High School DxD: Diablos of the Old School Building

By Ichiei Ishibumi and Miyama-Zero. Released in Japan by Fujimi Fantasia Bunko. Released in North America by Yen On. Translated by Haydn Trowell.

Sometimes a series is released at exactly the right time to catch fan’s interest, gain momentum, and rise to the top of everyone’s list. Had High School DxD’s light novel come out in North America in 2014, around the same time as Yen On debuted Sword Art Online, I’ve no doubt it would have been quite popular. Indeed, the manga version came out around then, and I assume was probably popular. It’s got cute and sexy demons, battles between heaven and hell, harem building, some cool battle scenes, and lots of fanservice. That said, this is coming out in late 2020. It’s even late in being released after the announcement – everything else announced last year by Yen has long since come out, this was the lone straggler. As such, it can be hard to get into the mindset of remembering that this was quite influential and popular at the time, and not think “what’s the fuss all about?”. Particularly in regards to Issei, who is supposed to be a more perverse than usual LN hero but comes across as pretty nice, really.

Issei is a typical high school student in these sorts of series. Messy brown hair, thinks mostly of boobs, and has two male friends who are even worse than he is. Then one day… a girl confesses to him! Such bliss! Sadly, she turns out to be a fallen angel in disguise, and kills him dead. The remaining 155 pages are blank. Well, OK, no. He’s resurrected by his upperclassman Rias Gremory, who turns out to be a demon… and now Issei is as well. Turns out Issei has a Sacred Gear, i.e. a superpower. Quickly joining the Occult Research Club, which is a front for Rias and her fellows (sweetly sadistic Akeno, tiny and stoic Koneko, and token guy Kiba), Issei goes around trying to make deals with humans – i.e. demonic contracts. He’s not all that good at it, to be honest. Then he meets a young nun, Asia…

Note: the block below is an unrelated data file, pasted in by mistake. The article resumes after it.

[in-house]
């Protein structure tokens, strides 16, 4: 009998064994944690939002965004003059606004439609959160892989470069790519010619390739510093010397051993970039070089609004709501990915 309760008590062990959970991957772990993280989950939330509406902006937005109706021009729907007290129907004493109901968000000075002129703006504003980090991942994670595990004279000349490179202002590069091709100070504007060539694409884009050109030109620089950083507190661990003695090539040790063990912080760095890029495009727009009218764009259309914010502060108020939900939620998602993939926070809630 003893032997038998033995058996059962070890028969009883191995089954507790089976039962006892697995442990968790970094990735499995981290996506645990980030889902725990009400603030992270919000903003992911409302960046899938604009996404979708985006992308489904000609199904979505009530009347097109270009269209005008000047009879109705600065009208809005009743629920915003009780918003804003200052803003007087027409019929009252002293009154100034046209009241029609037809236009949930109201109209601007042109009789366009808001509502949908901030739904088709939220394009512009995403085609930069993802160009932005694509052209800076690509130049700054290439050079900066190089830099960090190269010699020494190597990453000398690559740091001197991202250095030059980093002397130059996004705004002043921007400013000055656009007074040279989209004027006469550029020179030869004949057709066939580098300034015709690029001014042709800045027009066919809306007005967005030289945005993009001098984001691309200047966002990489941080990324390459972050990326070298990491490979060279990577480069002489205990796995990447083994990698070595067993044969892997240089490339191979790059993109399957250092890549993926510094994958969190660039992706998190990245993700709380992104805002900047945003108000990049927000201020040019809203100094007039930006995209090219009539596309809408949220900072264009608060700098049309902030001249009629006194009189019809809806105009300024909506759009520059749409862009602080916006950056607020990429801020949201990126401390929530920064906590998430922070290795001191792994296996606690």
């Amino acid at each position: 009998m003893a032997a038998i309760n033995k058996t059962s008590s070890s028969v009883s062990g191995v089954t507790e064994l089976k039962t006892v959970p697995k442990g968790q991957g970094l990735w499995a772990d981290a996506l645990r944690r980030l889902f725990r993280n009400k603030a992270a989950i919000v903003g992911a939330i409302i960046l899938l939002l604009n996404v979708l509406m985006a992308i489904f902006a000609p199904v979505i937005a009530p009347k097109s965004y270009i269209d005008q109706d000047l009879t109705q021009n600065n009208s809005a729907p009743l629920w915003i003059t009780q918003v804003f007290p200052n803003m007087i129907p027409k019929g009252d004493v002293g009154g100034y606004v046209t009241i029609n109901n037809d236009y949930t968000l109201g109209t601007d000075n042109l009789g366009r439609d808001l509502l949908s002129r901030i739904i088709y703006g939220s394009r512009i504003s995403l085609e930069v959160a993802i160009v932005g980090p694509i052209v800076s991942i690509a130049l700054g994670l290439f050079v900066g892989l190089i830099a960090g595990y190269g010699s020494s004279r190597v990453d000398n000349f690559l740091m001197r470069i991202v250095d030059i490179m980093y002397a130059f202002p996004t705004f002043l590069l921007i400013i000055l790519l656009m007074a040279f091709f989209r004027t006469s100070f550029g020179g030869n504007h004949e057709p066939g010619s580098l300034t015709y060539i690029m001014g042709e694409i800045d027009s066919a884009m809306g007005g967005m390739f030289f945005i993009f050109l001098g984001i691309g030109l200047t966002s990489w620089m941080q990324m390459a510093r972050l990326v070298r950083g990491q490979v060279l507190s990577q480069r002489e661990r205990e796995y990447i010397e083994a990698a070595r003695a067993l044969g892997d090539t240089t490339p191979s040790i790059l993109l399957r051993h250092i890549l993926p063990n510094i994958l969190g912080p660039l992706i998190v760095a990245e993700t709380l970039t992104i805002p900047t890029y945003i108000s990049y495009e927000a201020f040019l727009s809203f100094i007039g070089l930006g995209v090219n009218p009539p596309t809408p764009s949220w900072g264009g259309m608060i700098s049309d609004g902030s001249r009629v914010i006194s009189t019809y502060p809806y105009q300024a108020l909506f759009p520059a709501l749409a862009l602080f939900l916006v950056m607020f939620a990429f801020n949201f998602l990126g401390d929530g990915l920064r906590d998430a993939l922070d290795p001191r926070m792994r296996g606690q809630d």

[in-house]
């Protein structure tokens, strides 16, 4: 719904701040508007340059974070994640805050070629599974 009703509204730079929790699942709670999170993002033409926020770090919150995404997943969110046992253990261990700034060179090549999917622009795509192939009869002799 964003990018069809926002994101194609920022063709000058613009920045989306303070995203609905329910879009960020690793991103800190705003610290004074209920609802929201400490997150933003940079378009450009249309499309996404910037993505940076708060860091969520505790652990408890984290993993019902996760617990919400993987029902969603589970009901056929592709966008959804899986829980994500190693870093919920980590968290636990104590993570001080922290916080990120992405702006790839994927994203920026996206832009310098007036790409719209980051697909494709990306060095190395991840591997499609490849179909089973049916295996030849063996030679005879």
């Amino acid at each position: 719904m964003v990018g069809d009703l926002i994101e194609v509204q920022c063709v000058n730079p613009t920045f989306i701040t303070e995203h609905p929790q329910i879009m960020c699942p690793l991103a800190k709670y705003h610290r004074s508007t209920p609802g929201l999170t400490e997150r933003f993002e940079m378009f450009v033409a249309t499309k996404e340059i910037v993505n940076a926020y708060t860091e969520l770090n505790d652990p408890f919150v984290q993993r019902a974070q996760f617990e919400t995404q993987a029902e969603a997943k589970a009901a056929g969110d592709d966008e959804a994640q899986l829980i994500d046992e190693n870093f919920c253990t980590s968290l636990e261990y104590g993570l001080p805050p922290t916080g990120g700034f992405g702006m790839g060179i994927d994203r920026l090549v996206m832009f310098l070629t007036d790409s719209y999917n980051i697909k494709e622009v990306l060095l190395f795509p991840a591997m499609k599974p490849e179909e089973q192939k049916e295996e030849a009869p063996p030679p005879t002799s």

This is pretty solidly written all around, to be honest. The fanservice, while present in the illustrations, doesn’t really make its way into the text – there was less “boobies!” talk than I expected. Issei is the classic “I talk about girls all the time but am secretly a nice guy” protagonist. The rest of the cast is not as fleshed out – there’s hints of tragic backstories that will no doubt be covered in later books, but the only one we get here is Asia’s. The villain is the fallen angel who tricked Issei in the first place, and she’s the classic bad guy, to the point where Rias notes that Issei defeating her could only have happened because she talked too long and let him power up. I’m not a fan of the overly moe art style, but that’s not too much of a problem.

So the series ends up being pretty good, and I’ll probably read more, but after a number of years of titles that explore the same sort of characters, it’s not really groundbreaking at all. The most startling thing might be the fact that the cast seems to genuinely like the hero, so recommended for those who hate tsunderes, who are absent here.

Also, what does DxD stand for?

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